If you cannot find access to crime rate information and are not able to speak to a local neighbour, we suggest the following;
  • Walkthrough the area - does it feel safe?
  • Are the properties in the area well maintained - if so this is a good sign of a safer neighbourhood?
  • Do you hear yelling and fighting from neighbours? If so, this could be a sign of future issues.

Future development

 

Find out who else is interested in the area. Check local news or contact the zoning department to find out about new developments in the neighbourhood. If there are many new housing developments, business parks or retail spaces coming soon, the area is likely booming.
 
Make note of any developments that might be replacing a neighbourhood amenity, like an apartment complex replacing a shopping mall. More rental units nearby could hurt your rental price and vacancy rate.
 
Another great tip is to check for new transit routes or train stops. Often, when a city is starting to boom, the city will upgrade the transit system to meet the higher demand of a growing city.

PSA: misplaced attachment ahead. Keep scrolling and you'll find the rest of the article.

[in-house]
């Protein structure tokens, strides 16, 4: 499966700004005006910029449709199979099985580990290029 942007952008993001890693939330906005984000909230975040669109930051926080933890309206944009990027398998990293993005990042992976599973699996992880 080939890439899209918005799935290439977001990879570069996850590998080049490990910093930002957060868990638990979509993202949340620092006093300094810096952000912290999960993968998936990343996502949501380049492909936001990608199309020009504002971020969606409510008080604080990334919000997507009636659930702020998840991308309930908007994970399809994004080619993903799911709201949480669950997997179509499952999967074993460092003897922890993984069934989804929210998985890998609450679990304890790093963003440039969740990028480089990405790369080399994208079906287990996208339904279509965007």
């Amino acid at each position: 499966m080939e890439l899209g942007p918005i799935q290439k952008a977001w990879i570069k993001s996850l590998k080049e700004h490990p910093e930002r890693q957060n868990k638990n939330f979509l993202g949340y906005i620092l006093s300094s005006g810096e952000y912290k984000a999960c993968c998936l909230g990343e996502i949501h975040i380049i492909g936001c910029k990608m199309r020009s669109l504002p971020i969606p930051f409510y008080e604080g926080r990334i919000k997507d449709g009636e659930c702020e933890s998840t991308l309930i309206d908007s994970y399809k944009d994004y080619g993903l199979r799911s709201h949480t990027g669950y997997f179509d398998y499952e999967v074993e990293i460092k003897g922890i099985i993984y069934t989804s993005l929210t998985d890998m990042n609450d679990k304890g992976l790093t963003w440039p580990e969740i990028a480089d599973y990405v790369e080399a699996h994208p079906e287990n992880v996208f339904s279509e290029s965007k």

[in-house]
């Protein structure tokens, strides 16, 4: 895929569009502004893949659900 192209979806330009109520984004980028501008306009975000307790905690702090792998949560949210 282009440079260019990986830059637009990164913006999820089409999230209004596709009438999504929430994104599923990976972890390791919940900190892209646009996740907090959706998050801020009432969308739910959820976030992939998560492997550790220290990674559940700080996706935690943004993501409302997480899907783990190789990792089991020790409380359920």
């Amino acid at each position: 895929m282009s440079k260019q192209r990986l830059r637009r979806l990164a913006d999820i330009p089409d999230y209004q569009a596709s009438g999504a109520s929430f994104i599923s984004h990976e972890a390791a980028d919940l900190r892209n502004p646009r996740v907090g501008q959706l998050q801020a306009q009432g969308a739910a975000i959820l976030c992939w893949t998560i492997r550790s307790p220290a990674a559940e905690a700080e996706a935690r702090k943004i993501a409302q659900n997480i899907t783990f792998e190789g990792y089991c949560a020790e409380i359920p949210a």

Each city will usually list on its website any infrastructure or new future developments that have been approved. You can review the approvals when deciding on where to buy your rental property.

Other factors to consider

 
You already know your investment range, but you should also have an idea of what kind of property you and the tenants you want. Do you buy a single-family home or a duplex with students? You may be open to multiple scenarios, but a wish list of features will be handy in starting your search.
 
You’ll also need to decide whether you’ll actively manage the property or plan to hire a property manager. This will impact location (if you need to be close) and cost (if you need to pay a manager).
 
While you may eventually work with a realtor to locate properties, it helps to research your own first. When you know what you want, you and your realtor can begin with your top selections and work until you find that perfect property.
 
Speak to your property manager and your realtor to find out what properties are the hottest. Ask them about these certain areas to ensure you buy a property type that is in demand.

Wrapping it all up

We have listed 6 Features Consistent with Profitable Rental Properties. Once you consider each one carefully, per property purchase, you can minimize your investment risk and improve cash flow. By knowing the basics, you can take this knowledge and invest in new cities that are not local to you and achieve success.